Jim Heidings has always loved science and research. He remembers as a child watching scientists on TV working in the lab, wearing their white coats and doing “cool” research.
Sixty-one new graduate students begin programs at the Burnett School of Biomedical Sciences this week, including 17 doctoral candidates and 42 master’s students.
“I was never a strong academic and so I thought it was a dream that was far-fetched for me,” he says. “It was not until I did a lab-based course as an undergrad that I realized that science and research is not something that is impossible to do, it’s something that you can learn to do and I started doing more of it and now I’m here.”
Today, as a budding scientist, he researches actin, a protein that allows cancer cells to metastasize or spread with hopes of finding a new anti-metastatic drug.
Heidings, who begins his master’s degree in biotechnology this fall, is one of 61 new graduate students who begin programs at the College of Medicine’s Burnett School of Biomedical Sciences this week.
The group includes 17 doctoral candidates and 42 master’s students who, with the mentorship of faculty, will do research in areas including infectious diseases, neurosciences, cancer and cardiovascular/metabolic diseases.
Two students are enrolled in a joint M.D.-Ph.D. program that will prepare them to become physician-scientists.
Six students are enrolled in a new program this year — a master’s in integrated medical sciences, designed to prepare students who want to go to medical school or enter other health professions. The program allows students to take two first-year M.D. program courses along with graduate school courses.
“This year we received almost 400 applications across all programs, a significant increase from last year when we received 280,” says Saleh Naser, associate director of Burnett’s graduate program. “This is a testament to the growth of our programs, our multidisciplinary faculty, and an increase in the visibility of our school and its offerings.”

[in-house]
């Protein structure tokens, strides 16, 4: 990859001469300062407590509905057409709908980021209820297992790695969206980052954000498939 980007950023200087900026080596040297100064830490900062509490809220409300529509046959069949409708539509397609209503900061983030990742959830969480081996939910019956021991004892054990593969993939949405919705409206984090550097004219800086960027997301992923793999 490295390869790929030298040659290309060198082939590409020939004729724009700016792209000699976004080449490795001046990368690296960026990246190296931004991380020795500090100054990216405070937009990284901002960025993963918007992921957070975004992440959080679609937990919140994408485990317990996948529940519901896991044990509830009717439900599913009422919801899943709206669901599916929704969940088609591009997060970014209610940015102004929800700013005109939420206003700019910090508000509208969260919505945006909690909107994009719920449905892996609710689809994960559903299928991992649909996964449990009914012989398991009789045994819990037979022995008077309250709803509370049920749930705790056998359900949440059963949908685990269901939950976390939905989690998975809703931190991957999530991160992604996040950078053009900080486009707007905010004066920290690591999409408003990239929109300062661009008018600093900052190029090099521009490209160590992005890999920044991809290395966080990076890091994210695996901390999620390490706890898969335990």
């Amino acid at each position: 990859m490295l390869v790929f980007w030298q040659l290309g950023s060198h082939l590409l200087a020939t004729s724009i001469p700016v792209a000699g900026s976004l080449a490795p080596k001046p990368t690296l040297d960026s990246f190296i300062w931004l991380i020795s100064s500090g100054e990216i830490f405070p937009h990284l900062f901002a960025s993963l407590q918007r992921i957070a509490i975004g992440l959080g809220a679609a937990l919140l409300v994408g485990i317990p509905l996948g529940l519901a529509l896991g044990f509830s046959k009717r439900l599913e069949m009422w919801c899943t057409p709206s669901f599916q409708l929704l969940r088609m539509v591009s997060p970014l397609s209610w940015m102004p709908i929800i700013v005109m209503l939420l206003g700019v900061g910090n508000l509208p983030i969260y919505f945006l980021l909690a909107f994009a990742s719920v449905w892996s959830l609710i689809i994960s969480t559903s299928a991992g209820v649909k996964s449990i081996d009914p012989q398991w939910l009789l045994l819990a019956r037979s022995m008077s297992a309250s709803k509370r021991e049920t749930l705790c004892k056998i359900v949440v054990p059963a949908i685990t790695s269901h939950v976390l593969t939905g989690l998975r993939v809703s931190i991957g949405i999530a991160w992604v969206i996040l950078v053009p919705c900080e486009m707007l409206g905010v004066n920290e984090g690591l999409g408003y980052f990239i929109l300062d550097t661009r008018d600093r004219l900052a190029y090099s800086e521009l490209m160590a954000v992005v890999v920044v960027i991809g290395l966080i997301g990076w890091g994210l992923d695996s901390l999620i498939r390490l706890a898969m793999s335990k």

The new students come from a range of backgrounds including biomedical sciences, psychology, exercise physiology, environmental health and statistics. They are from 14 countries including Germany, the Philippines, Japan, Egypt, Libya and Peru, and also represent 14 states. Many hope to go on to medical school or pursue careers in dentistry, veterinary medicine, environmental health and pharmaceutics.
The students were welcomed with a weeklong schedule of orientation activities that included a research colloquium featuring 66 poster presentations from current graduate students.
Trina Rudeski-Rohr is one of two new students who will be doing the joint M.D.-Ph.D. program. She joins her husband, Michael, who is also in the joint program, entering his third year. She previously earned a master’s in biotechnology at UCF, where she researched age-related neurodegenerative diseases such as glaucoma and amyotrophic lateral sclerosis or Lou Gehrig’s disease.
“I want to approach medical care with a creative and kindhearted perspective and at the same time would also like to pursue groundbreaking research which may directly impact patient care,” she says. “A career combining research and medicine in this field feels like a perfect way for me to help bridge the gap between research and medicine.”
Many students, such as Sakina Miller, are excited about the opportunity to do research for the first time.
“Coming to this colloquium and seeing all the different posters and research really piqued my interest and has me thinking about a lot of things I want to do research on,” says Miller, who will study metabolic and cardiovascular sciences in her master’s program. “I’ve always been interested in fetal and maternal health and would love to do research on health disparities in outcomes in different races.”